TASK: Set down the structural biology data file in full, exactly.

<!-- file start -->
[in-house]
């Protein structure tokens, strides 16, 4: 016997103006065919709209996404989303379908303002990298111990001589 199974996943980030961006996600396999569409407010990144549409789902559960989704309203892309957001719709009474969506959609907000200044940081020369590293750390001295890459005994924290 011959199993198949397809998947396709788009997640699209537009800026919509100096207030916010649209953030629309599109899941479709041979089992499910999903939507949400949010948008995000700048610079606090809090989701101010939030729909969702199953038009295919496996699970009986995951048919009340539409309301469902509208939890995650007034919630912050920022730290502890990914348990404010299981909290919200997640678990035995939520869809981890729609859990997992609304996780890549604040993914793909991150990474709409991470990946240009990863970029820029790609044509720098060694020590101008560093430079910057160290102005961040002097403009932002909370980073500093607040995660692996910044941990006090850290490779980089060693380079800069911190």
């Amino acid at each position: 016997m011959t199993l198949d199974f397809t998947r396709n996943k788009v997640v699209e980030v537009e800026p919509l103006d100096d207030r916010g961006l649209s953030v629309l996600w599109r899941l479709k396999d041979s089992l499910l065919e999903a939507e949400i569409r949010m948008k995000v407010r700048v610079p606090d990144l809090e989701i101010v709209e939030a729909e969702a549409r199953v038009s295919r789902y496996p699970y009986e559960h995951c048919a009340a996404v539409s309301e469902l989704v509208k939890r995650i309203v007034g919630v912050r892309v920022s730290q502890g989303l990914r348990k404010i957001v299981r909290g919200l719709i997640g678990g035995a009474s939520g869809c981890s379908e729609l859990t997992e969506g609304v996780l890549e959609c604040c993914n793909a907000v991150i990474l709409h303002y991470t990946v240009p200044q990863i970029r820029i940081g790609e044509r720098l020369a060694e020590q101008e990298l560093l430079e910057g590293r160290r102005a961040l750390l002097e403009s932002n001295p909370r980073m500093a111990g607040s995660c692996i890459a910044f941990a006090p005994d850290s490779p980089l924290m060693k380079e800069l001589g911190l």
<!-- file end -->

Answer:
[in-house]
């Protein structure tokens, strides 16, 4: 016997103006065919709209996404989303379908303002990298111990001589 199974996943980030961006996600396999569409407010990144549409789902559960989704309203892309957001719709009474969506959609907000200044940081020369590293750390001295890459005994924290 011959199993198949397809998947396709788009997640699209537009800026919509100096207030916010649209953030629309599109899941479709041979089992499910999903939507949400949010948008995000700048610079606090809090989701101010939030729909969702199953038009295919496996699970009986995951048919009340539409309301469902509208939890995650007034919630912050920022730290502890990914348990404010299981909290919200997640678990035995939520869809981890729609859990997992609304996780890549604040993914793909991150990474709409991470990946240009990863970029820029790609044509720098060694020590101008560093430079910057160290102005961040002097403009932002909370980073500093607040995660692996910044941990006090850290490779980089060693380079800069911190």
């Amino acid at each position: 016997m011959t199993l198949d199974f397809t998947r396709n996943k788009v997640v699209e980030v537009e800026p919509l103006d100096d207030r916010g961006l649209s953030v629309l996600w599109r899941l479709k396999d041979s089992l499910l065919e999903a939507e949400i569409r949010m948008k995000v407010r700048v610079p606090d990144l809090e989701i101010v709209e939030a729909e969702a549409r199953v038009s295919r789902y496996p699970y009986e559960h995951c048919a009340a996404v539409s309301e469902l989704v509208k939890r995650i309203v007034g919630v912050r892309v920022s730290q502890g989303l990914r348990k404010i957001v299981r909290g919200l719709i997640g678990g035995a009474s939520g869809c981890s379908e729609l859990t997992e969506g609304v996780l890549e959609c604040c993914n793909a907000v991150i990474l709409h303002y991470t990946v240009p200044q990863i970029r820029i940081g790609e044509r720098l020369a060694e020590q101008e990298l560093l430079e910057g590293r160290r102005a961040l750390l002097e403009s932002n001295p909370r980073m500093a111990g607040s995660c692996i890459a910044f941990a006090p005994d850290s490779p980089l924290m060693k380079e800069l001589g911190l």